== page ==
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Join author Brian Trifon as he shows how to improve music and audio productions using virtual instruments in Logic Pro. This course tours the program's virtual instruments, including the ES2 hybrid synthesizer, Sculpture physical modeling synthesizer, EFM1 FM synthesizer, the EVOC 20 vocoder, the Ultrabeat drum synthesizer, and the EXS24 sampler, and shows how to achieve various effects with each instrument's parameters. The course also covers working with oscillators and filters, understanding signal flow, creating custom synthesizer patches, adding effects, synthesizing speech, creating a library of custom sound samples, and much more.
Virtual Instruments with Logic Pro will be updating on a monthly basis, eventually covering all the virtual instruments in the application. Look for the latest movies here and on the lynda.com blog.
So the Filter envelope that we've got up here, what this allows us to do is basically automate the filter cutoff. Unfortunately, you don't see it animated, so you don't see the cutoff now moving, but you can hear it happen. This is a good way to make the sound that you're creating more dynamic. So I'll show you where to start with that. Let me increase the volume here. The place to start is to set your cutoff to the minimum that you want. So I'll play a note. (music playing) I'll set this to the setting that I want where it's most filtered down.
So I don't want it to be any more filtered down than that. Then what I can do is adjust decay. So that's how long it's going to take for the filter to open up to its maximum amount and then to decay back down to a starting point that I have here and, Intensity, which is how much the filter is going to open up. So if I set the Intensity to its maximum, the filter cutoff will open up all the way to its maximum amount and then decay back down to the point that it is over a period of time.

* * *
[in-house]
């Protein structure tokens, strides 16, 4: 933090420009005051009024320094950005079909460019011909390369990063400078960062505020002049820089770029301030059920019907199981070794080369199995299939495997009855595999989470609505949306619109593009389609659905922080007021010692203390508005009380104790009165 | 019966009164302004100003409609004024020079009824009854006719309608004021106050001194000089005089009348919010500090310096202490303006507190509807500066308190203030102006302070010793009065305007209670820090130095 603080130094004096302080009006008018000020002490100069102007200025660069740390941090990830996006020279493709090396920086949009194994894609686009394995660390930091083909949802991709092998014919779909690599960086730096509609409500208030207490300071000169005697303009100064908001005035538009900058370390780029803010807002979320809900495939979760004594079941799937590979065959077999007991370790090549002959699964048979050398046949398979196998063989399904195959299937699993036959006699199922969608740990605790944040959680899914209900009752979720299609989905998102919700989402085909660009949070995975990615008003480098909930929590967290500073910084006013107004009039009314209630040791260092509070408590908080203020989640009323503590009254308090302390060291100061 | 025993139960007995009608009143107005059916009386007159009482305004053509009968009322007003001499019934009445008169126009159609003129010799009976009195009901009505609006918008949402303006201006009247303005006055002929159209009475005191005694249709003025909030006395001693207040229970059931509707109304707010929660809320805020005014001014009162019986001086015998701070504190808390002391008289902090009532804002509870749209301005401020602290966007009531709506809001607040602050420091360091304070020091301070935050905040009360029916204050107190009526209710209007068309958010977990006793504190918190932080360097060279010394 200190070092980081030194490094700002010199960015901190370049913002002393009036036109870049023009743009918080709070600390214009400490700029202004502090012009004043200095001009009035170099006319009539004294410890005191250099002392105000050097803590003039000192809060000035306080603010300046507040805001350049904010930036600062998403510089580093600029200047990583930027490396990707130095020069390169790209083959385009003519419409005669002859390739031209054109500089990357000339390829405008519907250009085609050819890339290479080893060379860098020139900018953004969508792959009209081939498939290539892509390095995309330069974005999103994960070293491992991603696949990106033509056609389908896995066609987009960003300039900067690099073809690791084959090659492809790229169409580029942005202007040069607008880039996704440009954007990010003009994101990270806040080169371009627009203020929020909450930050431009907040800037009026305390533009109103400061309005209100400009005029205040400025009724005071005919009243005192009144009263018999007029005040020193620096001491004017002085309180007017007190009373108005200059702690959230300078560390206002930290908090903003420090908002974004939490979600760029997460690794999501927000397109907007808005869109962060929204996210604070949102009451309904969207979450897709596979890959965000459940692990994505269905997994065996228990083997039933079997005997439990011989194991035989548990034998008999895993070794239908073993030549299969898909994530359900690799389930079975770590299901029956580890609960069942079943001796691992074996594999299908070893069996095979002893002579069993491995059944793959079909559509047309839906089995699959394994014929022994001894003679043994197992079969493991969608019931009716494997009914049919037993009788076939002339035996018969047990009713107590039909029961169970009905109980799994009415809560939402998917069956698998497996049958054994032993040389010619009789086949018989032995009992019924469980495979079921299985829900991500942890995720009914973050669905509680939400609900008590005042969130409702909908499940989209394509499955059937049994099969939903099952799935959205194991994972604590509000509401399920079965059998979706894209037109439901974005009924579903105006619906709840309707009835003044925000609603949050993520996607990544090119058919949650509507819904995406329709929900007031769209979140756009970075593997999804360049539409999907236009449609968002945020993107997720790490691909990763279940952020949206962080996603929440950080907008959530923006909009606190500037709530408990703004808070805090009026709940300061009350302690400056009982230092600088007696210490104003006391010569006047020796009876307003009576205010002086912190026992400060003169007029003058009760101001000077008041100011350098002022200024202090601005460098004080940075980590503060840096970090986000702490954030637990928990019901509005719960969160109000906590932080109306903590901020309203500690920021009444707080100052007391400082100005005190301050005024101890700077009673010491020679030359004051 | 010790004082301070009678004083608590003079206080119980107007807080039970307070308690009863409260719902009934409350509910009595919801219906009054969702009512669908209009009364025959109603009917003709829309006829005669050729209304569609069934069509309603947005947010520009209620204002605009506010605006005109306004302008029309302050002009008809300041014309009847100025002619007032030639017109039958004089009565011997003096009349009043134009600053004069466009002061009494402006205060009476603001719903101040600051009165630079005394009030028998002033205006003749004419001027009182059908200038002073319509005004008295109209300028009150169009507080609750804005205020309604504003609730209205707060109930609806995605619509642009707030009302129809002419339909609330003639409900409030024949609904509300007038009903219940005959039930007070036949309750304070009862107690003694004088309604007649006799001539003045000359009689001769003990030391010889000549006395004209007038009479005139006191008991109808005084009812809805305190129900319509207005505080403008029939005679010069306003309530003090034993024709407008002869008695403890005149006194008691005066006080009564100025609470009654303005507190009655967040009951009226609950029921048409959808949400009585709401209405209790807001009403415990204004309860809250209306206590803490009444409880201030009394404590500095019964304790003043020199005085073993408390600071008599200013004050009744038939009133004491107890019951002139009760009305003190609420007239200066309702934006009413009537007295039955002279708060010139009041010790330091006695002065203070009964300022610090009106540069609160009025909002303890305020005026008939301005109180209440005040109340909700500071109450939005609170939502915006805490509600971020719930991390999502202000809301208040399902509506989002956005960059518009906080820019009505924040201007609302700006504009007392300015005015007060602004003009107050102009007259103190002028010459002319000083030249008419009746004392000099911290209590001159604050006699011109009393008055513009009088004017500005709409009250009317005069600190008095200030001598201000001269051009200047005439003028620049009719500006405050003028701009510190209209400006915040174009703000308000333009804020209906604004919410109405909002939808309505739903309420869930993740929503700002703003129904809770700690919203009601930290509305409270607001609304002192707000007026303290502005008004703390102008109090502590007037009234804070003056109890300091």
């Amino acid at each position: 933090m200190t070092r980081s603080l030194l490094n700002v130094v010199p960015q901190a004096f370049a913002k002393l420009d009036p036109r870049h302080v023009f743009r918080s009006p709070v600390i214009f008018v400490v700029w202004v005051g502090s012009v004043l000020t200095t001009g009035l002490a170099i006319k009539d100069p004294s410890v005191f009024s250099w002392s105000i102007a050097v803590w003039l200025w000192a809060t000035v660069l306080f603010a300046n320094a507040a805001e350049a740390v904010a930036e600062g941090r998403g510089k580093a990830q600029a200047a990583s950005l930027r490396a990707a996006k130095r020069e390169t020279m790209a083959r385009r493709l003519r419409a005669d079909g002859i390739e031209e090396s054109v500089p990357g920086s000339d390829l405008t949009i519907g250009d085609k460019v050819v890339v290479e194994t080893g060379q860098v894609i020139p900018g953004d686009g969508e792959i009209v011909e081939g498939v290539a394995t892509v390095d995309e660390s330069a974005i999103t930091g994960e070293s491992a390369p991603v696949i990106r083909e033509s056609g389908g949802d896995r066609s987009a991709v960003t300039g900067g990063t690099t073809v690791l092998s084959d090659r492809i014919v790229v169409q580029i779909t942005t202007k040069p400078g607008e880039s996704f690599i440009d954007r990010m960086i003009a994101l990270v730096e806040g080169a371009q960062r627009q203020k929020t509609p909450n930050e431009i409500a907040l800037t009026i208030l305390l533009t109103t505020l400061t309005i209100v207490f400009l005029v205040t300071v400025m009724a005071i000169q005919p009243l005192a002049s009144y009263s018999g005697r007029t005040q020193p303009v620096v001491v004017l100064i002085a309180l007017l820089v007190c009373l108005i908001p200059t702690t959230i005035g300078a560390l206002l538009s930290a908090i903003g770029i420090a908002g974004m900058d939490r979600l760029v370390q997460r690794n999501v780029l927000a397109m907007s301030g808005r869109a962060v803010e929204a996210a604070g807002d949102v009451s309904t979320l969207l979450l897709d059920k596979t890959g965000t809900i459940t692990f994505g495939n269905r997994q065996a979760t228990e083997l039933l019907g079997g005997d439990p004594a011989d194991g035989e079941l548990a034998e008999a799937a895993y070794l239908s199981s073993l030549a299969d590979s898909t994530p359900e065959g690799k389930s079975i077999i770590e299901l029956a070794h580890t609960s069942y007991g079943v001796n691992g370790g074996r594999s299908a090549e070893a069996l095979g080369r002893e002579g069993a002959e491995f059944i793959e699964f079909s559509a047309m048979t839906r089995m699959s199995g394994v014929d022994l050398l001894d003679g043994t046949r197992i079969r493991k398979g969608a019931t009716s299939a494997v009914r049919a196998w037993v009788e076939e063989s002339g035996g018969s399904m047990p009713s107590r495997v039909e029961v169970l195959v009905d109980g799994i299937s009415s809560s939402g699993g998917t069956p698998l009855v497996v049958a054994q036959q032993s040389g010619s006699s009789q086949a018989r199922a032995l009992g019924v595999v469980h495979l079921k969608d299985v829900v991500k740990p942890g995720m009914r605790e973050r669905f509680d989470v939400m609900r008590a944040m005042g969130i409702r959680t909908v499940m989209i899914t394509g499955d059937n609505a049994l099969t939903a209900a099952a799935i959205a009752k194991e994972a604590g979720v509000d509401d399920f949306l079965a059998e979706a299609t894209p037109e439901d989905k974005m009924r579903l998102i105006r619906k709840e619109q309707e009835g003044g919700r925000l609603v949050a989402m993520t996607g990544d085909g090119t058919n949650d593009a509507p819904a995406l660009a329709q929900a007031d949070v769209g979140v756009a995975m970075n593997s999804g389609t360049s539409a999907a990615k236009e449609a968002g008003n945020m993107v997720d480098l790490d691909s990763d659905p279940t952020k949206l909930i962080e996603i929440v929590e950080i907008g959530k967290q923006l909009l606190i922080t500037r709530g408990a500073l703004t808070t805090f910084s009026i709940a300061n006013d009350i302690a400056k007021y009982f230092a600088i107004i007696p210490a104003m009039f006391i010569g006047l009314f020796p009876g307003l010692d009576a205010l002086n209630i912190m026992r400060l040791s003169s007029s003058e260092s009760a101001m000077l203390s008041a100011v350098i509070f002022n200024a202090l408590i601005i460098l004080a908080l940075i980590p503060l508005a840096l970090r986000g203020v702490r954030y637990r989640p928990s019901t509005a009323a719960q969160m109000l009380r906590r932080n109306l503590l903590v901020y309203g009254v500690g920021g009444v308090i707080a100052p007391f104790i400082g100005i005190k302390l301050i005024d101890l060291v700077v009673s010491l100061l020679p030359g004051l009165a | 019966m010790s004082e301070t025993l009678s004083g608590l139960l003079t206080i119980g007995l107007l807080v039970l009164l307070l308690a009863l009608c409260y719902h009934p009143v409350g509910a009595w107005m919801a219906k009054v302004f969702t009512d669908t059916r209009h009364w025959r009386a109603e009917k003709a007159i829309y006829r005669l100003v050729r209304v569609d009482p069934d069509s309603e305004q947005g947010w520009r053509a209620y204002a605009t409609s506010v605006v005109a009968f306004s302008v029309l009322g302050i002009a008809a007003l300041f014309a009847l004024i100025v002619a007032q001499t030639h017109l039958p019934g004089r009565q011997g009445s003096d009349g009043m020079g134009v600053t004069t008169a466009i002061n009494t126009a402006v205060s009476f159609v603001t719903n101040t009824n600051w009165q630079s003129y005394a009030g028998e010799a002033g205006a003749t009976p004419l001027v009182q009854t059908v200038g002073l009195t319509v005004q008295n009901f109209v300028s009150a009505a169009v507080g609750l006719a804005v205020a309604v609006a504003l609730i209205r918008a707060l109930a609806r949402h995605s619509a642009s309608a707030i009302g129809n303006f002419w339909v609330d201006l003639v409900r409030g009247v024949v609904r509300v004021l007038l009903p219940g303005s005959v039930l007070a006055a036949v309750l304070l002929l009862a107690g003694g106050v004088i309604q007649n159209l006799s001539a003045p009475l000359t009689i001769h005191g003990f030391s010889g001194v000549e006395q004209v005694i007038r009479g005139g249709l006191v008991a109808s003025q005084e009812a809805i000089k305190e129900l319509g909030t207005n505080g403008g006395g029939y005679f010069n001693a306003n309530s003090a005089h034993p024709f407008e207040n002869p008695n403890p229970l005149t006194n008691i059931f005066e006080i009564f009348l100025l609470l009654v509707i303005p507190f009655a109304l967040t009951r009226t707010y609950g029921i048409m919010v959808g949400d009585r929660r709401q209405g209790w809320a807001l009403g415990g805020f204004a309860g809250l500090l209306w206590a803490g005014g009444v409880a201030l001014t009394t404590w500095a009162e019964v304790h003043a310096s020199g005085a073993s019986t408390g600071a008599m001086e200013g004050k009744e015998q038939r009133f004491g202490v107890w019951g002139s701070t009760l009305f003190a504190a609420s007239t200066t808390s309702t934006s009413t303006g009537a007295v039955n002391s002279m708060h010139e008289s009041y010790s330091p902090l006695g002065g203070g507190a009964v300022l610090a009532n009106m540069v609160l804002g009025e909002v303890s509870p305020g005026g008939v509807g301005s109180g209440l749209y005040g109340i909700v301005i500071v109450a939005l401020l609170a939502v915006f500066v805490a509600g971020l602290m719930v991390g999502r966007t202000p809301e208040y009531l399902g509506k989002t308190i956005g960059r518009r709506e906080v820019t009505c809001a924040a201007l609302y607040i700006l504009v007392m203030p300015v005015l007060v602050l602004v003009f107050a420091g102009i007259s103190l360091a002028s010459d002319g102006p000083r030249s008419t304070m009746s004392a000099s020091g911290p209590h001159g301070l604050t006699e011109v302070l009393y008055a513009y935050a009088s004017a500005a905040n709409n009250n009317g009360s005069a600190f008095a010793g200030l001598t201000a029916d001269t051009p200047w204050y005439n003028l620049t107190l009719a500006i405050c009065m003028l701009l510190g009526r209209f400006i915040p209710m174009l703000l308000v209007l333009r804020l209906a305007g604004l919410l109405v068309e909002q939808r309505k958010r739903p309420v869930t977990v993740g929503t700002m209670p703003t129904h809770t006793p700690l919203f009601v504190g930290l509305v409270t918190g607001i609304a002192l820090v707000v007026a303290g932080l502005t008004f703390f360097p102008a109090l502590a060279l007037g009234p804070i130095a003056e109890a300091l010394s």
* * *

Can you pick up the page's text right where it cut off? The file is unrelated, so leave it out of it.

So I'll set it to a medium amount of decay here. (music playing) So you can hear what happened is the filter opened up and then it closed back down. If I make that decay a little longer, it's a little more pronounced. (music playing) You can hear the high frequencies filtering down over time. If I adjust the resonance, you can get a little bit more of a squelch out of it. (music playing) So I could get an even longer decay for a longer pad sort of sound that's slowly filtering. (music playing) So that's pretty cool! Or you can have it short for a plucked sound. (music playing) So one way to make this even more expressive is to have Velocity control, so depending on how hard we're playing the note on the keyboard, we'll adjust the intensity, so this control here, of the Filter envelope.
So it's very much like in the amplifier section, the Velocity control here which controlled the level of the amplitude, so this Velocity control here is controlling the amount of intensity. So if I play softly, it's more filtered down. If I play harder, you can hear that the cutoff goes further up, and so it's less filtered. I'll adjust the decay so you can hear that. If I play softly. So it makes it very dynamic when you're playing. Now, if you use the overdrive with this, it all functions a little bit differently.
So if I increase the amount of overdrive, everything is going to be exaggerated: the cutoff, the resonance, and so on, and so forth. And of course the Level is loud, so let's bring that down. So it's a really nice way to get crunchy sounds that are really expressive, and then it's just a matter of adjusting your starting place for the cutoff. So maybe I want the cutoff to actually start higher, so its minimum position is less filtered down. (music playing) Or I could have it where it's completely filtered down. And if I get rid of the Overdrive, you can hear everything is a little bit less crunchy, a little less intense, and a bit softer as well.
So now we've explored the entire interface of ES M--the oscillator section, the filter, and Filter envelope, and the amplifier section--so let's hear it in action.
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